Bee all that you can be

Pasatiempo - - Restaurant Review - Rob DeWalt

Bum­ble Bee’s Burg­ers, for­merly Bum­ble Bee’s Baja Grill on the south­side, is sit­u­ated on Cer­ril­los Road next to a be­he­moth Olive Gar­den restau­rant (which re­gion of Italy is renowned for its never-end­ing bread­sticks and salad? — I can never re­mem­ber) and in front of a brand-spank­ing new hole-in-the-wall café spe­cial­iz­ing in tra­di­tional Caribbean fare. The build­ing is the re­cent re­cip­i­ent of a slight in­te­rior/ ex­te­rior re­model and a ma­jor shift in edible of­fer­ings.

Changed over to its new menu con­cept in Jan­uary, Bum­ble Bee’s Burg­ers will have a hard time win­ning over devo­tees of the restau­rant’s for­mer “fun, fresh, fla­vor­ful, friendly, fast-ca­sual” and rel­a­tively healthy Mex­i­can fare, which is still served at the small lo­cal chain’s down­town Bum­ble Bee’s lo­ca­tion. (There is also a Bum­ble Bee’s Baja Grill in Albuquerque’s Nob Hill, which is test-driv­ing the burger con­cept along­side its reg­u­lar menu.)

The restau­rant’s lay­out, brand­ing, and color scheme are eerily sim­i­lar to those par­tic­u­lar places that trade in plas­tic toys and some­thing called a “value menu” that may or may not be su­per. Car­toon­ish bum­ble­bee-shaped piñatas dan­gle from the ceil­ing; it’s one of the restau­rant’s few play­ful touches. The staff was, on all three of my vis­its, full-on se­ri­ous busi­ness with cus­tomers, but all smiles with one an­other. The cashiers just weren’t in the mood to smile at pa­trons, much less muster di­rect eye con­tact with them.

The menu at BBB’s is greatly ab­bre­vi­ated com­pared to that of the restau­rant’s for­mer con­cept. No more pork car­ni­tas, bur­ri­tos, or roasted chicken tacos. And no more sig­na­ture sal­ads and tongue-tick­ling sal­sas, ei­ther. It’s burg­ers, fries, onion rings, hot dogs, grilled­cheese sand­wiches, gar­nishes, shakes, bot­tled beer, and fountain so­das. Two sig­na­ture com­po­nents are its Bee’s Burger sauce, a not-so-se­cret and de­li­ciously ad­dic­tive (but not spicy) com­bi­na­tion of Thou­sand Is­land dress­ing and smoky chipo­tle sea­son­ing, and a side of “Bee Stings,” a combo of tasty bat­ter-fried mild jalapeño spears and sweet-onion juli­enne.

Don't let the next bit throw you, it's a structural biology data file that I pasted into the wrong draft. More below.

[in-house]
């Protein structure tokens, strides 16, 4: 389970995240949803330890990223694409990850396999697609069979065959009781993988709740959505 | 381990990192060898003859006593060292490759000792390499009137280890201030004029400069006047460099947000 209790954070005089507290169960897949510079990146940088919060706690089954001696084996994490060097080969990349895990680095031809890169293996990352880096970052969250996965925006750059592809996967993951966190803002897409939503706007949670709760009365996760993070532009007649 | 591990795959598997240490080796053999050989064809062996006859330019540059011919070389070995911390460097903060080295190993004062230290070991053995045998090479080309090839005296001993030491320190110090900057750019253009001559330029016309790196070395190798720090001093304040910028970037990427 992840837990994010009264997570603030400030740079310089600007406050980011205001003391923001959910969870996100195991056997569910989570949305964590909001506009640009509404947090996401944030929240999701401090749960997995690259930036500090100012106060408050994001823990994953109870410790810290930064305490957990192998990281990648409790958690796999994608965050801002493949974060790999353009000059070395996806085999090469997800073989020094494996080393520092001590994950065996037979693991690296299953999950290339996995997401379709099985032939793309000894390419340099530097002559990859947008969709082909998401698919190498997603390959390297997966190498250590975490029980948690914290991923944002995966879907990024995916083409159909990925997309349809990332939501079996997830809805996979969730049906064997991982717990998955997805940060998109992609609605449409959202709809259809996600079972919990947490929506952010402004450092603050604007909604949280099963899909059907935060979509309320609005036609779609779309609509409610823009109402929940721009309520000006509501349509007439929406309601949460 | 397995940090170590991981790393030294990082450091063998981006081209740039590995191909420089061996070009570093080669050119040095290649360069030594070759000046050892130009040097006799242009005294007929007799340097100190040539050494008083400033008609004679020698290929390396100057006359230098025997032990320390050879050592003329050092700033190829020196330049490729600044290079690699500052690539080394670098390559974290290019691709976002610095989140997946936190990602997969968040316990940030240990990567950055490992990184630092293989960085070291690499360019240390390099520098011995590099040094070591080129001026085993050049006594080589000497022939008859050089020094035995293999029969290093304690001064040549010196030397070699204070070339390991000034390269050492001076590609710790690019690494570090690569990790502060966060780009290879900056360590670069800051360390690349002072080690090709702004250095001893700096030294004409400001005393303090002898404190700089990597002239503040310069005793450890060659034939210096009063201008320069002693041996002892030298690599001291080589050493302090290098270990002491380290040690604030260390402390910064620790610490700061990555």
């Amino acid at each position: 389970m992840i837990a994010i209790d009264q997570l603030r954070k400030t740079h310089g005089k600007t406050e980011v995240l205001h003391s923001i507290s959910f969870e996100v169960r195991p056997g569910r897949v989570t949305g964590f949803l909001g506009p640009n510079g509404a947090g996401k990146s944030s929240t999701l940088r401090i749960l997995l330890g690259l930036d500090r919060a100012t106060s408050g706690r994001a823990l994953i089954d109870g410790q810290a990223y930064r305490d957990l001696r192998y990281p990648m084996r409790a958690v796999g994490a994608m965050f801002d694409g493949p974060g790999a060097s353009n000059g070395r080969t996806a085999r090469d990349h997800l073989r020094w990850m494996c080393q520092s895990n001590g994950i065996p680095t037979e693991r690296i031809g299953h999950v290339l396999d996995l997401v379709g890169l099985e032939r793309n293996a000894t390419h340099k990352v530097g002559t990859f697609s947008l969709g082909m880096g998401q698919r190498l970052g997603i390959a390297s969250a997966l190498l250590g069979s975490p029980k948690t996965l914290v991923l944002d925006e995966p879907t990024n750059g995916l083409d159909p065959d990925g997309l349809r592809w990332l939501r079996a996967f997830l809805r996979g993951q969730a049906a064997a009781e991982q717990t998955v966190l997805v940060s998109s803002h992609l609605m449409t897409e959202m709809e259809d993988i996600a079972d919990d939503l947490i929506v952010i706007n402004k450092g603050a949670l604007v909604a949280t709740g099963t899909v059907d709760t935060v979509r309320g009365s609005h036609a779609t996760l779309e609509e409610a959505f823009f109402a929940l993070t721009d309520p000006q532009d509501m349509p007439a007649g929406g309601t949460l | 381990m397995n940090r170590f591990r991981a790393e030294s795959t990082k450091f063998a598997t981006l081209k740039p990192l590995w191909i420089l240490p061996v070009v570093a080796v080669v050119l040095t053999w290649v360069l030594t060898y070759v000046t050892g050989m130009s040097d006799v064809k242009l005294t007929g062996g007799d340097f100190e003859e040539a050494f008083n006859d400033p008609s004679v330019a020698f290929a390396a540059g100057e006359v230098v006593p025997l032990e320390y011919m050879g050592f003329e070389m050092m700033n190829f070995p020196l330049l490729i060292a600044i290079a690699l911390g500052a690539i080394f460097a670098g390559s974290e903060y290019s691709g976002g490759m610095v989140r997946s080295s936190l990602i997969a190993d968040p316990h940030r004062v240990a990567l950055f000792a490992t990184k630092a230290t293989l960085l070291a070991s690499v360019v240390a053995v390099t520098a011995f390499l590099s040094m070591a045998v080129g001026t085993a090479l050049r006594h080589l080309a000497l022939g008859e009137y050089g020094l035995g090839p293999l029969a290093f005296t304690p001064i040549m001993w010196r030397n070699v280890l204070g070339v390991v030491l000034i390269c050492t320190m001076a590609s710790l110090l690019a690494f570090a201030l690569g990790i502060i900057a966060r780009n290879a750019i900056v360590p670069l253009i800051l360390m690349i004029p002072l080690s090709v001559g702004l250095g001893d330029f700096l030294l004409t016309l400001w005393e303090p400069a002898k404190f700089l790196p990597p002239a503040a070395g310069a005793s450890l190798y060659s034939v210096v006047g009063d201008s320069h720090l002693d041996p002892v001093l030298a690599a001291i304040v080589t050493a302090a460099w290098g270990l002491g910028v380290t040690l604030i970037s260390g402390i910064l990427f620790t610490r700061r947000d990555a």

Burg­ers, served wrapped in a light foil wrap­per whether you’re eat­ing in or tak­ing away, range in price from $4.69 for a ba­sic quar­ter-pound sand­wich to $7.69 for a Boca-brand ve­gan burger. Ex­tras for sale in­clude roasted New Mex­ico-grown green chile, pro­cessed Amer­i­can cheese, and ba­con. The base price of the burger in­cludes stan­dard gar­nishes (let­tuce, tomato, pickle, rel­ish, onions, ketchup, and mus­tard) and a few hat tricks: that yummy Bee sauce, sautéed diced onions, and jalapeño slices. Mus­tard, ketchup, soft drinks, uten­sils, and sea­son­ings are serve-your­self.

The 100-per­cent-cer­ti­fied An­gus beef pat­ties at BBB’s are spat­ula-flat­tened (se­verely, I might add) on the grill. The ones I or­dered were cooked to well done. Hot dogs are made with He­brew Na­tional kosher franks and can be had with ba­con, cheese, or both with your choice of the free gar­nishes. A ba­con dog was great with all the fixin’s, and the bun was bet­ter be­haved. French fries are a chopped-and-formed frozen-potato prod­uct that mim­ics the fries found be­neath var­i­ous arches of gold and in queen­doms of dairy, but the house-cut potato chips are su­perb: crisp, lightly sea­soned, and not too oily. A nearly $4 or­der of onion rings — also from the freezer — was dis­ap­point­ing. Six small (tiny, by most burger-joint stan­dards) breaded-and-fried rings were barely hot. At nearly 65 cents per onion ring, they were a sad sight. Shakes and malts come in ho-hum chocolate, straw­berry, and vanilla fla­vors, but are hand-mixed at the counter on an elec­tric ma­chine. It can get noisy for cus­tomers when there are a lot of shakes on or­der; but it sure is de­li­cious noise.

Af­ter each of my meals, I found my­self think­ing, Well, it is what it is, which is ex­actly what I used to say to my­self af­ter so-so meals at larger burger chains. Din­ing at BBB’s is much like do­ing so at a more rec­og­niz­able fast-food en­tity but with a lit­tle more trans­parency about the ori­gin and com­po­si­tion of its beef. With stiff cor­po­rate competition and lower prices just up the street, Bum­ble Bee’s Burg­ers needs to gen­er­ate some buzz of a dif­fer­ent tune, be­gin­ning with mak­ing more of the food worth the spend.

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